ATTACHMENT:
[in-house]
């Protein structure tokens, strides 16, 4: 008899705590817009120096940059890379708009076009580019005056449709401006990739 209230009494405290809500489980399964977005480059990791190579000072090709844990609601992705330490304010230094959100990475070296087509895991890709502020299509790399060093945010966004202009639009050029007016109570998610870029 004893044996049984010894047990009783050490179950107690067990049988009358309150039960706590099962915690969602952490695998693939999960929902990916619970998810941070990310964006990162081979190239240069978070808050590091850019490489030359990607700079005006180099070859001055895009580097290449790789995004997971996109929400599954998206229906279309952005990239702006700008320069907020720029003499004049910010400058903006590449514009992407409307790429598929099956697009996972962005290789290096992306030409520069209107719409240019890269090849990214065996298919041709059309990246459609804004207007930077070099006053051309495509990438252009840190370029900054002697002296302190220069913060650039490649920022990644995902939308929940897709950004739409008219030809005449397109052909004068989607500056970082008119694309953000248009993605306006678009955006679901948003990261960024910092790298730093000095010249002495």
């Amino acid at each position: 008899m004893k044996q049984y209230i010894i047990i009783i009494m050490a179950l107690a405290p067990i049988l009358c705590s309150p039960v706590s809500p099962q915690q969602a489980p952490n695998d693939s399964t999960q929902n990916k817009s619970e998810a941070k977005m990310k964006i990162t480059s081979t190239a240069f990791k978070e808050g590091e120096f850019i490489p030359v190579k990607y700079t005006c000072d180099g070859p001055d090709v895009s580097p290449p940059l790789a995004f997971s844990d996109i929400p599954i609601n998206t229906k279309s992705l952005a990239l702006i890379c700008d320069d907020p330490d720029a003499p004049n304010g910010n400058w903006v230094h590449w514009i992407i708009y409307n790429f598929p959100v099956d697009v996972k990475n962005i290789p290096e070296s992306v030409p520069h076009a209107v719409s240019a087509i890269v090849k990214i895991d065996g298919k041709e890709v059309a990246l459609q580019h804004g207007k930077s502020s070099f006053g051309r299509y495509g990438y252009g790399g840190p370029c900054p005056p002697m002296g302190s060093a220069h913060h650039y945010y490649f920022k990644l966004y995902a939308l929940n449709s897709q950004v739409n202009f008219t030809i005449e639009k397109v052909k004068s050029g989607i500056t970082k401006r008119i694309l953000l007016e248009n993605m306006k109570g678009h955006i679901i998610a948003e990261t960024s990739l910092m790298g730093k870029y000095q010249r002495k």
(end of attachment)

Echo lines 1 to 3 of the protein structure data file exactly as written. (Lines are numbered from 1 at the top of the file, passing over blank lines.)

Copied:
[in-house]
């Protein structure tokens, strides 16, 4: 008899705590817009120096940059890379708009076009580019005056449709401006990739 209230009494405290809500489980399964977005480059990791190579000072090709844990609601992705330490304010230094959100990475070296087509895991890709502020299509790399060093945010966004202009639009050029007016109570998610870029 004893044996049984010894047990009783050490179950107690067990049988009358309150039960706590099962915690969602952490695998693939999960929902990916619970998810941070990310964006990162081979190239240069978070808050590091850019490489030359990607700079005006180099070859001055895009580097290449790789995004997971996109929400599954998206229906279309952005990239702006700008320069907020720029003499004049910010400058903006590449514009992407409307790429598929099956697009996972962005290789290096992306030409520069209107719409240019890269090849990214065996298919041709059309990246459609804004207007930077070099006053051309495509990438252009840190370029900054002697002296302190220069913060650039490649920022990644995902939308929940897709950004739409008219030809005449397109052909004068989607500056970082008119694309953000248009993605306006678009955006679901948003990261960024910092790298730093000095010249002495």
């Amino acid at each position: 008899m004893k044996q049984y209230i010894i047990i009783i009494m050490a179950l107690a405290p067990i049988l009358c705590s309150p039960v706590s809500p099962q915690q969602a489980p952490n695998d693939s399964t999960q929902n990916k817009s619970e998810a941070k977005m990310k964006i990162t480059s081979t190239a240069f990791k978070e808050g590091e120096f850019i490489p030359v190579k990607y700079t005006c000072d180099g070859p001055d090709v895009s580097p290449p940059l790789a995004f997971s844990d996109i929400p599954i609601n998206t229906k279309s992705l952005a990239l702006i890379c700008d320069d907020p330490d720029a003499p004049n304010g910010n400058w903006v230094h590449w514009i992407i708009y409307n790429f598929p959100v099956d697009v996972k990475n962005i290789p290096e070296s992306v030409p520069h076009a209107v719409s240019a087509i890269v090849k990214i895991d065996g298919k041709e890709v059309a990246l459609q580019h804004g207007k930077s502020s070099f006053g051309r299509y495509g990438y252009g790399g840190p370029c900054p005056p002697m002296g302190s060093a220069h913060h650039y945010y490649f920022k990644l966004y995902a939308l929940n449709s897709q950004v739409n202009f008219t030809i005449e639009k397109v052909k004068s050029g989607i500056t970082k401006r008119i694309l953000l007016e248009n993605m306006k109570g678009h955006i679901i998610a948003e990261t960024s990739l910092m790298g730093k870029y000095q010249r002495k």